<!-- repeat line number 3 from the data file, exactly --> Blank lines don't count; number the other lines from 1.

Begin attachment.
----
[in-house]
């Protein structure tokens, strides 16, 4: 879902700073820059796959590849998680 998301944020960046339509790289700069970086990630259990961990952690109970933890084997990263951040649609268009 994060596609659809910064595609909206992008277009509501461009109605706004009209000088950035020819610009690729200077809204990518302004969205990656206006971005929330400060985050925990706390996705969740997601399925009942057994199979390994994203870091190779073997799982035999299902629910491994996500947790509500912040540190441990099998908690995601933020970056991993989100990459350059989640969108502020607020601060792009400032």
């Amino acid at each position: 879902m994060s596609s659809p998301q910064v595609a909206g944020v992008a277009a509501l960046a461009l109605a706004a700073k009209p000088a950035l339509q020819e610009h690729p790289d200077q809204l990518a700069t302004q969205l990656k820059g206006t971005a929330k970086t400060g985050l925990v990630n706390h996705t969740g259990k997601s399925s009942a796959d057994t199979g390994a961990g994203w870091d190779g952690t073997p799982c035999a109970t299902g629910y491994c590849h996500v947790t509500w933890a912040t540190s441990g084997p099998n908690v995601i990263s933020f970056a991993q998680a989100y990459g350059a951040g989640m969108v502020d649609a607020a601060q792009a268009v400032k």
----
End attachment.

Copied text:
């Amino acid at each position: 879902m994060s596609s659809p998301q910064v595609a909206g944020v992008a277009a509501l960046a461009l109605a706004a700073k009209p000088a950035l339509q020819e610009h690729p790289d200077q809204l990518a700069t302004q969205l990656k820059g206006t971005a929330k970086t400060g985050l925990v990630n706390h996705t969740g259990k997601s399925s009942a796959d057994t199979g390994a961990g994203w870091d190779g952690t073997p799982c035999a109970t299902g629910y491994c590849h996500v947790t509500w933890a912040t540190s441990g084997p099998n908690v995601i990263s933020f970056a991993q998680a989100y990459g350059a951040g989640m969108v502020d649609a607020a601060q792009a268009v400032k």